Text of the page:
Professor Mark Sephton, Imperial College London
This week a warning came from researchers in Switzerland who showed that DNA on the outside of a sounding rocket - an unmanned craft sent up into space for research - could survive intact even under the extreme conditions beyond our planet.
That means teams studying the origins of life in the solar system and beyond need to be careful not to contaminate what might be out there with DNA from Earth. Kat Arney caught up with Professor Mark Sephton from Imperial College, who also works on organic molecules in space, to get his views on this new study...
Mark - What the scientists have done is that they’ve put DNA on the outside and inside of a sounding rocket, shot it out in space and then collected it when it arrive back on Earth. What they're trying to do is work out how organisms survive space travel.
Kat - What have they found with this DNA that they’ve tested?
Mark - Well, they did two clever things. They took the DNA and they modified it so that it was fluorescent. But also, so that it had anti-bacterial properties. Once they got this material back on Earth, they could then test it out to see if it’s still functioned. So, you can imagine if you send an organism into space, is it going to live when it gets back? And so, that was the idea. About 35% of this material actually retained its fluorescence and anti-bacterial properties. So, the DNA survived.
Kat - This seems quite impressive to me because you don’t really think of something like that surviving in the conditions of space.
Mark - It’s quite impressive that this stuff was raised to temperatures well above 100 degrees C and they still managed to make it work when it came back down. So, these things are tougher than we think.
Kat - What are the implications do you think for the kind of things that we’re doing? For example, we’ve just heard about the Rosetta mission, going off to a comet, we’re sending all kinds of probes to explore places outside our Earth.
Mark - Well, Rosetta of course, one of the things was to look at the start of materials of life in a comet. Of course, you can't do that very well if you're actually taking the materials of life with you and Rosetta and every other spacecraft is built by human beings. What this work does tell you is something about how terrestrial contamination can survive space travel. So, when we send a probe to Mars or to a comet, we've got to be very, very certain that it’s extremely clean before it goes because the evidence is increasingly telling us that our bugs or our DNA or the materials that we’re made of when they're attached to these spacecraft components can actually survive reasonably well.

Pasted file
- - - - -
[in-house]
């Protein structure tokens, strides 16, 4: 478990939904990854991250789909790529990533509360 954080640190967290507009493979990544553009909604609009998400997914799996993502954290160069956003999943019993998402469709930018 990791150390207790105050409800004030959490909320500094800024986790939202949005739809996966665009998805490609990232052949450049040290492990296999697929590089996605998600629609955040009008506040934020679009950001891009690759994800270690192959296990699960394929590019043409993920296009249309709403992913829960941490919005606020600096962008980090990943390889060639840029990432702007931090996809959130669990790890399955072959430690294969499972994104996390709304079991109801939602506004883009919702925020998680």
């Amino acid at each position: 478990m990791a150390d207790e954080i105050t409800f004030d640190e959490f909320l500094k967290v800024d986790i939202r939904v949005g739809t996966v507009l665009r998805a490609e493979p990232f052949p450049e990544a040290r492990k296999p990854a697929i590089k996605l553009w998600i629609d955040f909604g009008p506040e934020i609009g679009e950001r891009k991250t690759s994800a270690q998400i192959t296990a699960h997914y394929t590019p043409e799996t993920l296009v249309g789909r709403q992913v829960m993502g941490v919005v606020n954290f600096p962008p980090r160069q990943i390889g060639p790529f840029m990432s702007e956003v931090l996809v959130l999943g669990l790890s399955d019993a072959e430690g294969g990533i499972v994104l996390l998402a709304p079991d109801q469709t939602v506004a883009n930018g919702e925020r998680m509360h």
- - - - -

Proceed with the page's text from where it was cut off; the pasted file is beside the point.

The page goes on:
Kat - What would be the risks of taking DNA from our planet and seeding it onto other worlds?
Mark - I suppose DNA is not too bad because it would have to find a host. It would have to find a home to live in. But if you take whole organisms then obviously, if they find nice conditions, they can proliferate. And you could think that it’s not bad for the environment. What it does do though scientifically is, it destroys the opportunity to learn where life may be distributed in the present in the Solar System where life may have originated and how of course, human beings may eventually have been generated from this whole evolutionary sequence. So, when we go out into the Solar System, we’ve got to be very careful not to contaminate these forensic records that may help us understand how life originated say, 3 billion years ago.
Kat - So, if you find evidence of human DNA on Mars, it might have come from us in the first place.
Mark - There's always contamination. You’ve got to be really certain that you're not detecting yourself. That would be a terrible thing to go all the way to Mars, spend large amounts of money, and then just detect someone’s fingerprints on the Martian surface.